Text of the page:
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Press Release [FREE Access]
Petro Intelligence » Gas Storage Plan: Does It Look Feasible?

By R. Sasankan

Generations of children have grown up feasting on Aesop’s fables – that wonderful compendium of moral instruction designed to inculcate simple virtues in the wide-eyed broods of innocence. One of the most popular tales is the one about the Ant and the Grasshopper. The tale posits the industriousness of the ant against the wanton indolence of the grasshopper. The ant slaves all through the summer building a hoard of food that will see it through a harsh winter. The grasshopper, on the other hand, plays the fiddle all through the year until it comes up smack against the harsh reality of a terrible winter. It begs the Ant for food and gets a dressing down.

"I didn't have time to store up any food," whined the Grasshopper; "I was so busy making music that before I knew it the summer was gone."

The Ants shrugged their shoulders in disgust.

"Making music, were you?" they cried. "Very well; now dance!" And they turned their backs on the Grasshopper and went on with their work.

The Ants have cottoned on to the idea of protecting their future against uncertainty and adversity – though today’s kids might recoil with disgust at the Ant’s lack of empathy for the grasshopper’s misery.

But moral tales aside, there seems to be some indication that the India is seriously considering the virtue of changing its behaviour from a grasshopper to an ant – at least when it comes to building a storehouse for natural gas.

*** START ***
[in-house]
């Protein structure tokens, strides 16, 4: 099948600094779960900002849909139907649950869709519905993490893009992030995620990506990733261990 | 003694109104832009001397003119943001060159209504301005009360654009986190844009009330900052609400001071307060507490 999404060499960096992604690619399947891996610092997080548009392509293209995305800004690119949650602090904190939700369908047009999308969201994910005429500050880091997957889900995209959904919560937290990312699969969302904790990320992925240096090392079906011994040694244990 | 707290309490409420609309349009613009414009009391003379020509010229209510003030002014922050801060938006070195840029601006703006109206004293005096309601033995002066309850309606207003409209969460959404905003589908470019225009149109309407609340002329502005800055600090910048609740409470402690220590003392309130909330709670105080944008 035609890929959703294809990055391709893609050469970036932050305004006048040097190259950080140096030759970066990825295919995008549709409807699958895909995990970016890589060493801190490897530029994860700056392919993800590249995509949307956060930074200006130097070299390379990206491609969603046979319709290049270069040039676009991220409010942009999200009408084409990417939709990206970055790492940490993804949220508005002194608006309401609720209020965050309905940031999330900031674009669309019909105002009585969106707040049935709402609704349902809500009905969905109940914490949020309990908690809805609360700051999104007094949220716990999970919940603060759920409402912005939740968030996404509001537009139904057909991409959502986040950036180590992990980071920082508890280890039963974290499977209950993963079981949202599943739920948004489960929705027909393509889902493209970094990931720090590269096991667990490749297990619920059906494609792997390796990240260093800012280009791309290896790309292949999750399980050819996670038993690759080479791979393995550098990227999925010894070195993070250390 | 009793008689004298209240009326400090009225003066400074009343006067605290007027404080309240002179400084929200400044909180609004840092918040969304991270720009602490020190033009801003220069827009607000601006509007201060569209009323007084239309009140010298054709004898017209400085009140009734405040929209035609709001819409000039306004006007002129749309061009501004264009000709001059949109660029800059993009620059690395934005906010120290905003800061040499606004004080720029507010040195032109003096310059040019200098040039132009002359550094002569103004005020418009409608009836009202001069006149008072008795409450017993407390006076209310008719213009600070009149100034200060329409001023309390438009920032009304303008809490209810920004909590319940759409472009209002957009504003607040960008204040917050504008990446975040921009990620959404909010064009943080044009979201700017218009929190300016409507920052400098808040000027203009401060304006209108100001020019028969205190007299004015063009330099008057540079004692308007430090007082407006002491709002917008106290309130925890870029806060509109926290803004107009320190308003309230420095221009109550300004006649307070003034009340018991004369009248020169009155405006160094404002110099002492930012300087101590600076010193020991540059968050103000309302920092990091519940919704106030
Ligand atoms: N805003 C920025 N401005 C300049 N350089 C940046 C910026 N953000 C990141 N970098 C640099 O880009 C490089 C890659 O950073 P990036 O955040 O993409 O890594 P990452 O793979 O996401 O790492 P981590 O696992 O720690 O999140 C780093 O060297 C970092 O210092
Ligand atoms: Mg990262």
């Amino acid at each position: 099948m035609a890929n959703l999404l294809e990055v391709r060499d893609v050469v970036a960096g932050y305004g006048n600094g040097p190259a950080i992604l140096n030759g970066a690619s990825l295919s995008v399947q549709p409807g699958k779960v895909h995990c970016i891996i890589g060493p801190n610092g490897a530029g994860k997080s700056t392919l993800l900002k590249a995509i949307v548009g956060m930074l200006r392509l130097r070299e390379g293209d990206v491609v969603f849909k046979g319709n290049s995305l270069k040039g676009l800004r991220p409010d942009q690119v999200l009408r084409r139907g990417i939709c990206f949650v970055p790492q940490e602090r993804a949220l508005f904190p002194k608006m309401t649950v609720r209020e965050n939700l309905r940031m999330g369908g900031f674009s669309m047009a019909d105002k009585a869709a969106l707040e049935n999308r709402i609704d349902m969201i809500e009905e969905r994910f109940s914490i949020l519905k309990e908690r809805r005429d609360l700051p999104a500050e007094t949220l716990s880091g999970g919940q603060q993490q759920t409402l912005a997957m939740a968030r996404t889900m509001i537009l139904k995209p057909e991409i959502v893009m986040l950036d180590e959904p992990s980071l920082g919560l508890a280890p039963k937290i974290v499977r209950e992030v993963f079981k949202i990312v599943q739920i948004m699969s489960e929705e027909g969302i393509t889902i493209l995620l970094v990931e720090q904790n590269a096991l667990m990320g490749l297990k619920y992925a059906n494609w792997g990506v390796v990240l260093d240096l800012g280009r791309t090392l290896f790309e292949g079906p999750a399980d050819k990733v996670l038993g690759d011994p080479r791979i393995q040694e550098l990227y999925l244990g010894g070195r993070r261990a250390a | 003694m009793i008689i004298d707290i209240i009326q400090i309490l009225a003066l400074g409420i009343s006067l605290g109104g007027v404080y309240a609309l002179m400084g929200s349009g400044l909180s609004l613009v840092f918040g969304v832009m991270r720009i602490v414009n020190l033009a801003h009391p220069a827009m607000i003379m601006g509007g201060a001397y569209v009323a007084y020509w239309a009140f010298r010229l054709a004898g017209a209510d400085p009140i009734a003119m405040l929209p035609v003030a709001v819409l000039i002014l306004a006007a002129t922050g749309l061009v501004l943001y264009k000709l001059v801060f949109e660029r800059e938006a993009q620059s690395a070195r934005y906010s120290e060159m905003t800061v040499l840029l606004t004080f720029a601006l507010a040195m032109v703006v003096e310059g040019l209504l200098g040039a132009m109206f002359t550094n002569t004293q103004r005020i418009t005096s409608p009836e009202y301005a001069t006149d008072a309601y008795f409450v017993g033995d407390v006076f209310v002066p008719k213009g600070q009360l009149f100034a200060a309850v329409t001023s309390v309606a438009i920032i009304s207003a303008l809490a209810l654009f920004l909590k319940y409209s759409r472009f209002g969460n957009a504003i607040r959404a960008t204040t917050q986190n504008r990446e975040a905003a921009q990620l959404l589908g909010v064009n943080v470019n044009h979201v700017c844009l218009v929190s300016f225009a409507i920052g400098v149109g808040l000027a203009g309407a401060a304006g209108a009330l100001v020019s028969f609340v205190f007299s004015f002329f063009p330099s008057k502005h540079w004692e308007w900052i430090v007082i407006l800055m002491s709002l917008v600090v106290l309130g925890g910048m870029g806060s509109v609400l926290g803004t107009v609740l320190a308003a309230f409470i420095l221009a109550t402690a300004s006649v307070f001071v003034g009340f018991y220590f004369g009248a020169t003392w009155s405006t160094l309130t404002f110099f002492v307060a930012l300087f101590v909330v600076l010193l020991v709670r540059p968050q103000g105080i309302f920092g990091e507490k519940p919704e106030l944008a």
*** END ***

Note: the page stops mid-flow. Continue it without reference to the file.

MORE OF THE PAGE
A recent media report said India was exploring the possibility of building strategic natural gas storage facilities in the country on the lines of strategic crude oil reserves in a bid to have a large gas stockpile that could be utilised in emergencies and supply disruptions, and serve as a hedge against extreme price volatility in the international market.

Petroleum secretary Pankaj Jain said the idea was at a preliminary stage and a few global players specialising in gas storage had been approached to develop the proposal.

“We don’t have (strategic) gas reserves…We probably need some help at some point. But it is something that we are looking at…We have reached out to a few (global companies with gas storage expertise),” Jain told reporters but declined to name any international players that the petroleum ministry or public sector oil and gas companies might be in talks with.

A statement that comes from the secretary in the Ministry of Petroleum and Natural Gas cannot be brushed aside as mere wishful thinking. But a few energy experts we contacted were puzzled by the statement and acknowledged that they could not understand what precisely the secretary had in mind on the strategic gas storage issue.

It is clear that the gas storage plan has been inspired by the already existing strategic crude oil storage. Indian Strategic Petroleum Reserves Ltd (ISPRL) has an emergency fuel storage of 5.33 MMT (million metric tons) or 36.92 million barrels of strategic crude oil, enough to provide 9.5 days of consumption. This capacity is being expanded by another 6.5 million tonnes in the second phase of the project.

Journalists are not energy experts. I have been reporting on India’s oil and gas sector for many years but I too could not grasp the logic behind the move. The first question that came to my mind was: Can the Indian consumer afford such a strategic gas storage capacity considering the cost involved in storing costly LNG?